Building a newsletter subscriber base is an important aspect of running a blog or business. If you haven’t yet discovered all of the reasons why you should be collecting email addresses, check out this post.
While increasing your subscriber count is awesome, there will come a time when you will have to start paying your mailing list provider for their service based on the amount of subscribers you have. If you continually add more and more subscribers, this cost can increase and be a pretty hefty monthly payment when all is said and done.
The problem with this is that you are paying per subscriber, not per the amount of people who actually open and read the emails you send out. Sure, it would be nice if every single person read your newsletters, but that just doesn’t happen. Instead, you end up paying for “dead” subscribers who never even see your mailings. This also causes problems with open rate percentages because inactive subscribers aren’t opening anything!
This can be an ongoing issue if you’re paying your subscription service for 25,000 subscribers but only 5,000 people on average are actually opening your emails. Obviously, a plan for 25,000 subscribers can cost considerably more than a plan for 5,000 subscribers.
So, what can you do about it? Clean up your list!
First, you need to identify those who have never opened a single one of your mailings. These are the ones who are simply taking up valuable space on your list.
I will show you how to go about this in MailChimp as well as MadMimi. If you are using a different service, look for similar options or check their help knowledgebase for articles about filtering users.
Here is an example using one list that contains over 25,000 subscribers.
Step one: See that little “Chat” link at the top of your account? Click it. The MadMimi support people are awesome and will help you right away. In the chat, ask the support person to “generate a list for you”. This is something that only the MadMimi admin can do for you as it’s not yet a part of their user features. Tell them that you need a list generated of all of the subscribers who have not opened a single mailing from (Month) until (Month). I usually choose a month 6 months or so in the past, and about 2 months prior to the current month so that no new subscribers will be affected in case they haven’t yet had a chance to open a few mailings. The timeline you choose will depend on the amount of mailings you send and when you send them. You want to give people a good enough chance to have had the opportunity to open a decent amount of your mailings before deleting them.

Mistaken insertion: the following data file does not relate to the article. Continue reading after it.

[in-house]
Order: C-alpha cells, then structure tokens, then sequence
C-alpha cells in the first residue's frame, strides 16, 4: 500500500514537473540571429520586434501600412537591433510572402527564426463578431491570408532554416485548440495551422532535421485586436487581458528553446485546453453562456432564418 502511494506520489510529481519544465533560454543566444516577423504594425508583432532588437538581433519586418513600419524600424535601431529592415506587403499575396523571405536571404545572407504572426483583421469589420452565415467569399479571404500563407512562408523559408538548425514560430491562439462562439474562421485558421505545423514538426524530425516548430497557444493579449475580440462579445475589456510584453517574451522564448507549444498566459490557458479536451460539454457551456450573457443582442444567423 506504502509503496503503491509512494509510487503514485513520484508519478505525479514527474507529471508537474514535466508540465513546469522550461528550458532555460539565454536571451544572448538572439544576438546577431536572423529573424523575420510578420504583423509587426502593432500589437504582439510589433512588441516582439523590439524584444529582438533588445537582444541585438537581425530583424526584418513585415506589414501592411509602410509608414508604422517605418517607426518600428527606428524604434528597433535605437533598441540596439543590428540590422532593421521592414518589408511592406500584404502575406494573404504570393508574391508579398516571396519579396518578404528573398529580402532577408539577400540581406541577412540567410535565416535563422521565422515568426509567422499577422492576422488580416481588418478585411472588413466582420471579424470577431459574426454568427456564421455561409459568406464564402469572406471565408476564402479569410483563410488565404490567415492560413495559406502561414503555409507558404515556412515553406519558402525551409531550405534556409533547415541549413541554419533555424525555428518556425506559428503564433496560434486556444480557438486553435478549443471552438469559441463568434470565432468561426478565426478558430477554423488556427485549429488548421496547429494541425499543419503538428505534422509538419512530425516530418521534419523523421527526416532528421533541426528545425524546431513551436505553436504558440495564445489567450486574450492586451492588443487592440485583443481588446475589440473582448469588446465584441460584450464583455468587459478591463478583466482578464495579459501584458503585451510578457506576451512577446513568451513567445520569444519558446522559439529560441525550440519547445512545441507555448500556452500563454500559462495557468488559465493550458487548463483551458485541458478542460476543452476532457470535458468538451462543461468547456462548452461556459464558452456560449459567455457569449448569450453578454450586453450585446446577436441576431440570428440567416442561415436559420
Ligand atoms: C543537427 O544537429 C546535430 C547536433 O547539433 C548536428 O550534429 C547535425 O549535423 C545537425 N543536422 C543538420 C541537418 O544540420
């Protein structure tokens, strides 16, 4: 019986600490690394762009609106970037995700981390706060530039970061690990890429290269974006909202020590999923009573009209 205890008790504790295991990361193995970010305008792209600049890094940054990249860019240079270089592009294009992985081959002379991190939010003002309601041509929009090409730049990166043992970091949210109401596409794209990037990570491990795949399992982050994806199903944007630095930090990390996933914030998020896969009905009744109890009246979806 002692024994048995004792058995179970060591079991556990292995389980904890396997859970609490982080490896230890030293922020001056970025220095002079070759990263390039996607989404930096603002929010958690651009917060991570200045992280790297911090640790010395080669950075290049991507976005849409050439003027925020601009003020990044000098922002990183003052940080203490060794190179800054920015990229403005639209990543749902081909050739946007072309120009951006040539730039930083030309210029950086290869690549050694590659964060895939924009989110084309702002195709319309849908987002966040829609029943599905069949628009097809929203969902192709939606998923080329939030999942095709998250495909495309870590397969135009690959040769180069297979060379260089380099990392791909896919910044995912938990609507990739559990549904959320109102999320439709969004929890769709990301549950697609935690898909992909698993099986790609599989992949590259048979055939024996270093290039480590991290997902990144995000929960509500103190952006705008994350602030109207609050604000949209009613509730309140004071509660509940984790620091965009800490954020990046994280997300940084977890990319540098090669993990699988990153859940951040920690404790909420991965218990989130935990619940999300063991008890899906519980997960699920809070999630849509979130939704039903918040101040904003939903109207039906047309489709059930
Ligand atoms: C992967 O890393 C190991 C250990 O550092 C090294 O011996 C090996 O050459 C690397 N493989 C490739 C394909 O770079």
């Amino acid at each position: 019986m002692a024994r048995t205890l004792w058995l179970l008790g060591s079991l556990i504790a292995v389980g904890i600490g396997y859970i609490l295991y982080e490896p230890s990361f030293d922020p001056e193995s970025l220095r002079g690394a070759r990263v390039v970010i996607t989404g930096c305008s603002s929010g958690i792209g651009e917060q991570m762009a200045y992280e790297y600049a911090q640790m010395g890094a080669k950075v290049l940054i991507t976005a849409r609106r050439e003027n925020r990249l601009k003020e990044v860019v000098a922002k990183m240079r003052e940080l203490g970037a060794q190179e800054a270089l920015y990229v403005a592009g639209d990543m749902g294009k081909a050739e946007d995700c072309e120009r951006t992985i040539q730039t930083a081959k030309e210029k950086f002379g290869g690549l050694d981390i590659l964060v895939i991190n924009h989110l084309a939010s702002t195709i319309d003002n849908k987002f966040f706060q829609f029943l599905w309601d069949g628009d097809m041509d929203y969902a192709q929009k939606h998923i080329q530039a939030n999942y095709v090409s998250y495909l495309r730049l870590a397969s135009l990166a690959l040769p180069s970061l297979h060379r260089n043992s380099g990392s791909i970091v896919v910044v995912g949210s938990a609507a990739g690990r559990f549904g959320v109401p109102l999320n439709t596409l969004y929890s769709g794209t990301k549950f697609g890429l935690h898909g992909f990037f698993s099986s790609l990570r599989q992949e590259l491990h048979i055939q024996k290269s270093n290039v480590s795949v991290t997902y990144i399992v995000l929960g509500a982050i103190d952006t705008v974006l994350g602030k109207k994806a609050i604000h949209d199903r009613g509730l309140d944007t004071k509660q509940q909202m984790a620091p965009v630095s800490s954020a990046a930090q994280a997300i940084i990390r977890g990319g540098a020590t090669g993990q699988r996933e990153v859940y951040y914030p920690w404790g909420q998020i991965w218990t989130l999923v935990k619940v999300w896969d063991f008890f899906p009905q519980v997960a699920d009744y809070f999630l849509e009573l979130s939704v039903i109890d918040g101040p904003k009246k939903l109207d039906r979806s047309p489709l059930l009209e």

For example if this month is August and I said: I need a list generated of all of the subscribers who have not opened a single mailing from January until June, and I had started collecting email addresses in January, all of those people who had not opened a single mailing during that time would be included.
Their support team will create a list for you as shown in the image above which will put all of these people in one place.
Step four: Now that your subscribers are saved to your computer, click on that trash can button to delete them. Confirm the deletion (don’t worry, you can always import them again using the export you saved!).
Voila! Bad subscribers are toast.
Here’s how to remove inactive subscribers in MailChimp as well:
Step One: Click on your Lists page then select the list you want to manage. From there, select the Segments option and Create A Segment.Step Two: For the Segment settings, copy the above image settings. Step Three: Click the little + icon and add another condition as shown above. You can choose your final selection based on your own needs. Basically this is telling MailChimp to create a list of people who did not open the last 5 campaigns you sent, but only if they subscribed BEFORE the last campaign was sent, a specific campaign was sent, or a specific date. This makes sure that your newer subscribers don’t get mixed up in here!
Step Five: Finally, click the “down arrow” column and Select All. Then from the Actions menu choose Unsubscribe. This will unsubscribe all of the inactive users.
Deleting inactive subscribers might feel a little counter-productive, especially after you’ve worked so hard to gain them. However, if they are inactive, they were never truly of value to you anyways and shouldn’t be held onto. Would you rather have a list of 50,000 people and 60% inactive subscribers, or a list of 25,000 people and 80%+ active subscribers?